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When your working day is spent making up alternatives to reality and trying to ensure they make the same kind of sense that real reality does (if not more so), there are always going to be people who have questions. And when that alternative reality involves time travel, your answers will probably generate even more questions, which will require more answers, and so on.
That’s why the cleverest phrase in all of Doctor Who is “wibbley-wobbley timey-wimey” because it covers a multitude of headscratchy moments all round.
And if that fails, well you do what Steven Moffat has done, in the current issue of Doctor Who Magazine, and attempt to tackle direct questions head-on, specifically with regard to The Angels Take Manhattan, and the Statue of Liberty in particular.
When asked how the Statue managed to get across New York – even New York in the ’30s – to Winter Quay, without causing, at the very least, a huge traffic jam, he said:
“The Angels can do so many things. They can bend time, climb inside your mind, hide in pictures, steal your voice, mess with your perception, leak stone from your eye… New York in 1938 was a nest of Angels and the people barely more than farm animals. The abattoir of the lonely assassins!
“In those terrible days, in that conquered city, you saw and understood only what the Angels allowed, so Liberty could move and hunt as it wished, in the blink of an eye, unseen by the lowly creatures upon which it preyed. Also, it tiptoed.”
Ah! So that explains how appears that the very metal Statue of Liberty is one of the ‘living stone’ Angels…
And this isn’t even the first time these questions have come up. In a recent interview with Blogtor Who he answered the other big timey-wimey question: why didn’t the Ponds just leave New York and meet the Doctor somewhere else?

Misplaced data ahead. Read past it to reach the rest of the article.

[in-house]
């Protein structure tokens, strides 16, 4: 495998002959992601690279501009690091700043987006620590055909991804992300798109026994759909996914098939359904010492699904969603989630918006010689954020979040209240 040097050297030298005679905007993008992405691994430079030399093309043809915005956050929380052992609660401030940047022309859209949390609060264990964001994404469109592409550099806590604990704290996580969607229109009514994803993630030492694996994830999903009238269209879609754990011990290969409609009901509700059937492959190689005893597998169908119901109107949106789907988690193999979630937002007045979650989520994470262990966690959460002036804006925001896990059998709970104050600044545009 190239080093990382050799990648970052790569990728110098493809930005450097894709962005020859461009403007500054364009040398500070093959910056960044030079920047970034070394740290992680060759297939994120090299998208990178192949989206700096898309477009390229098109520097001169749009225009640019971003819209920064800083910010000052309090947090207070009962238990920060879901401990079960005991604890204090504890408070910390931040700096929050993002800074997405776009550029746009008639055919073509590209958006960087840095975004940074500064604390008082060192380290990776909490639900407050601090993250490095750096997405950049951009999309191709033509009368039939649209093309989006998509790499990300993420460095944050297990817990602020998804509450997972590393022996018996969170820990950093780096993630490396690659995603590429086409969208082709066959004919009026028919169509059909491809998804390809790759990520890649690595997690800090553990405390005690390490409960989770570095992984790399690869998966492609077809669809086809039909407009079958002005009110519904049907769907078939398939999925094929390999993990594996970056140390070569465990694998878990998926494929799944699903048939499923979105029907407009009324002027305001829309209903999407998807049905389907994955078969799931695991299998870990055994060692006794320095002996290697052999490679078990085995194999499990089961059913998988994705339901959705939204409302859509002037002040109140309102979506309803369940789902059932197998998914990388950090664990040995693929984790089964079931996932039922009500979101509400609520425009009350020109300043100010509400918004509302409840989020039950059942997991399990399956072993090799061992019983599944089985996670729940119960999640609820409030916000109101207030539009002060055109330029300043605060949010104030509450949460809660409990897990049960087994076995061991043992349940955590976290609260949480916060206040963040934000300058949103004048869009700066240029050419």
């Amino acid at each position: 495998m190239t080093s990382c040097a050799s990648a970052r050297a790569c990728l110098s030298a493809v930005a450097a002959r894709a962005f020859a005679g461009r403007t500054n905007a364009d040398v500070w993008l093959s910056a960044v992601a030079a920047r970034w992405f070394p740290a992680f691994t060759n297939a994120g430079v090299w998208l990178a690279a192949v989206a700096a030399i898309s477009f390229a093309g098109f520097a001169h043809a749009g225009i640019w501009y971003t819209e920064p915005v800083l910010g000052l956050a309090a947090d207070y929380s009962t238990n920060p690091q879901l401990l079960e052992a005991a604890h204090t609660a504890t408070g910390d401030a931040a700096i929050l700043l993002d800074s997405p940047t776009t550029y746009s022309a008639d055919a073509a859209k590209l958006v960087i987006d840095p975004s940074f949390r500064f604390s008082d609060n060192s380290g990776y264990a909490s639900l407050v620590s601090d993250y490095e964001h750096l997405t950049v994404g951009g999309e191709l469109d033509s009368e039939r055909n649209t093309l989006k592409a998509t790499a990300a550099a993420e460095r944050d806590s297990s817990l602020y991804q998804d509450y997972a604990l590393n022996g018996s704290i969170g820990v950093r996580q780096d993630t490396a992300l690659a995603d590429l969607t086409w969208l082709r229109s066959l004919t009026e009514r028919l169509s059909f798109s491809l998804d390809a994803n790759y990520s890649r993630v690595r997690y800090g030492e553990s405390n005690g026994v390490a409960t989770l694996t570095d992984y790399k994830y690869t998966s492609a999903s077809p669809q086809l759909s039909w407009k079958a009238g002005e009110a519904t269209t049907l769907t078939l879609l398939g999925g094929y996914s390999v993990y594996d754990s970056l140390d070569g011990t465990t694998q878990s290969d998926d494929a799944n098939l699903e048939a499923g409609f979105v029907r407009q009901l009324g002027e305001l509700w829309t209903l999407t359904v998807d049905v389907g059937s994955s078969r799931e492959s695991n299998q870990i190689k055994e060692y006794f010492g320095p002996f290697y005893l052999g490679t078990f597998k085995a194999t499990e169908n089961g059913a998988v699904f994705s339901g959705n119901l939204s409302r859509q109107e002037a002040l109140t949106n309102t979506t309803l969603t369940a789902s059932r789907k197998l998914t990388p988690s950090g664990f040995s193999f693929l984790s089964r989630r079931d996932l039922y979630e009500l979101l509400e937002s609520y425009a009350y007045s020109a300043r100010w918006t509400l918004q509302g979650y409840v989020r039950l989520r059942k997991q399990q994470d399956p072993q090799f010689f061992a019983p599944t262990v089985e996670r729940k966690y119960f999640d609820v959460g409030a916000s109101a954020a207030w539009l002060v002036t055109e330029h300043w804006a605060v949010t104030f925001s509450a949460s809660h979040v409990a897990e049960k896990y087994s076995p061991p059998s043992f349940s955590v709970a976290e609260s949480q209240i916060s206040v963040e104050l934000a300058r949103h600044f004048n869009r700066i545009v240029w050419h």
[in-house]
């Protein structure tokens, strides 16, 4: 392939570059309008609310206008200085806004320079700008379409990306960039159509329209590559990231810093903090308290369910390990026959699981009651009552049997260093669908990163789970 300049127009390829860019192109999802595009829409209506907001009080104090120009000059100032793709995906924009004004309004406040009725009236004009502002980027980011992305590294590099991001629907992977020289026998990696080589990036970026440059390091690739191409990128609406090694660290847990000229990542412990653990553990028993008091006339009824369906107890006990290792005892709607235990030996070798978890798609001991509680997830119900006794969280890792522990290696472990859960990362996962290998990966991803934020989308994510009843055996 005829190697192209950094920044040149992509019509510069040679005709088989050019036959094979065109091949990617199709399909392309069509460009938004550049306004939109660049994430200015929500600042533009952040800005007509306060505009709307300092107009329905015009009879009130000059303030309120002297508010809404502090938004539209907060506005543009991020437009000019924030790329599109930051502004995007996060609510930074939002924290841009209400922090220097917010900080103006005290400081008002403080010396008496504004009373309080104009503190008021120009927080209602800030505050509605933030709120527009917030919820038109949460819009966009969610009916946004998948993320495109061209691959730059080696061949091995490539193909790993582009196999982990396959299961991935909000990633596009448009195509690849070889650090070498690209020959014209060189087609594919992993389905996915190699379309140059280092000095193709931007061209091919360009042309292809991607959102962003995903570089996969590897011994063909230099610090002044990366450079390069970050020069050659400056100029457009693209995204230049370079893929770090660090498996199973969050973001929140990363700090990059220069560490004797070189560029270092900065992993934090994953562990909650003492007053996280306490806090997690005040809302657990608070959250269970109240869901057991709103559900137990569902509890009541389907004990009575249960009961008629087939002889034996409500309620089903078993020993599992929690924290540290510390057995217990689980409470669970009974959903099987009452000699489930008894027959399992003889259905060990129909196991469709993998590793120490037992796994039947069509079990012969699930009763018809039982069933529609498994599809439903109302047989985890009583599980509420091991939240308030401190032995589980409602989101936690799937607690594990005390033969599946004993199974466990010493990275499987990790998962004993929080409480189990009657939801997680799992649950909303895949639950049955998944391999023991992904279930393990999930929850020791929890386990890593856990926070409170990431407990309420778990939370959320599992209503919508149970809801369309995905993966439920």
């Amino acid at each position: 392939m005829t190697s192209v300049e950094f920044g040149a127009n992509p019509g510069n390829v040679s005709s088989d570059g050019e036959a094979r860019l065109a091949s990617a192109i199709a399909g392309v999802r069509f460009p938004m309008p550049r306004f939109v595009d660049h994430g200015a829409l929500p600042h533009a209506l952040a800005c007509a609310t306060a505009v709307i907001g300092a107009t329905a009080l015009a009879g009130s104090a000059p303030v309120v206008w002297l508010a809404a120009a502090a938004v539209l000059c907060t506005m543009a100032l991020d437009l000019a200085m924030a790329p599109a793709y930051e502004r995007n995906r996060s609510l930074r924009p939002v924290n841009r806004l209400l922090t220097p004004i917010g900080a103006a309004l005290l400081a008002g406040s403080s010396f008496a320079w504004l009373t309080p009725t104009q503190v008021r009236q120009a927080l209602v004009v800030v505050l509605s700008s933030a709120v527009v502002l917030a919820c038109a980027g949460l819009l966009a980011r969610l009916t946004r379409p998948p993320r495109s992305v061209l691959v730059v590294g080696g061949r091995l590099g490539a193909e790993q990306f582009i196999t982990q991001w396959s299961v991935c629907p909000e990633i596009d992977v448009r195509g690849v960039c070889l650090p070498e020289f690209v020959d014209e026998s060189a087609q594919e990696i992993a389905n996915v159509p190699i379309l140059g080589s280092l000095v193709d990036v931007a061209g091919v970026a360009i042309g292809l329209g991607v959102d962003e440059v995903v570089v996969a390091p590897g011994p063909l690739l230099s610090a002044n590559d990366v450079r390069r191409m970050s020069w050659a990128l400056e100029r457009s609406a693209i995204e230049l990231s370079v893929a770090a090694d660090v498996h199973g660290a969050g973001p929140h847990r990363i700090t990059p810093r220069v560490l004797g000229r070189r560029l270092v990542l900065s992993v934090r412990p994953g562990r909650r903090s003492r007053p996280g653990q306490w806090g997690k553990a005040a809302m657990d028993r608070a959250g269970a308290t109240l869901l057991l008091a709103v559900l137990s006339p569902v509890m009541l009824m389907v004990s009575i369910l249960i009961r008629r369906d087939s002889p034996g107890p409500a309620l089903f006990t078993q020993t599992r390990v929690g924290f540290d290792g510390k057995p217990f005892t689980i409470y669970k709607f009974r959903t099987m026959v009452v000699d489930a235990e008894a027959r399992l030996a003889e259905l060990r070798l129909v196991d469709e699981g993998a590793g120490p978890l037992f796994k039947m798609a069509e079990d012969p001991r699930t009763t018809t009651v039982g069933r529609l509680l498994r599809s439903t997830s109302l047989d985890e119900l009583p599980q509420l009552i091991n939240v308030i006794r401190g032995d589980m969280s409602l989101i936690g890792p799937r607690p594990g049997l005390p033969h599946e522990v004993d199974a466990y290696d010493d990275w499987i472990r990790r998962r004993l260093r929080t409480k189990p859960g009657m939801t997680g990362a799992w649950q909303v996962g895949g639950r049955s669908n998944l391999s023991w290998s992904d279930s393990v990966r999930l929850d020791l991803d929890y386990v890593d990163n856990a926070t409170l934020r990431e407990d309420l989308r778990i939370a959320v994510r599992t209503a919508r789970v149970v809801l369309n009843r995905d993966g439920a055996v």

His answer is just-as-brilliantly detailed:
“New York would still burn. The point being, he can’t interfere.
“Here’s the ‘fan answer’ – this is not what you’d ever put out on BBC1, because most people watch the show and just think, ‘well there’s a gravestone so obviously he can’t visit them again’. But the ‘fan answer’ is, in normal circumstances he might have gone back and said, ‘look we’ll just put a headstone up and we’ll just write the book’. But there is so much scar tissue, and the number of paradoxes that have already been inflicted on that nexus of timelines, that it will rip apart if you try to do one more thing. He has to leave it alone. Normally he could perform some surgery, this time too much surgery has already been performed.
“But imagine saying that on BBC1!”
I can’t even imagine saying it in my house.
See more posts by Fraser McAlpine
Fraser has been writing and broadcasting about music and popular culture for over 15 years, first at the Top of the Pops website, and most recently for the NME, Guardian and MSN. He also wrote BBC Radio 1's Chart Blog and reviews albums for BBC Radio 2.
He is Anglophenia's current resident Brit, blogging about British slang and running around the Mall taking snaps of the crowd at the Royal Wedding, as well as reigniting a childhood passion for classic Doctor Who and cramming as much music in as he can manage.
Fraser invites you to join him on Twitter: @csi_popmusic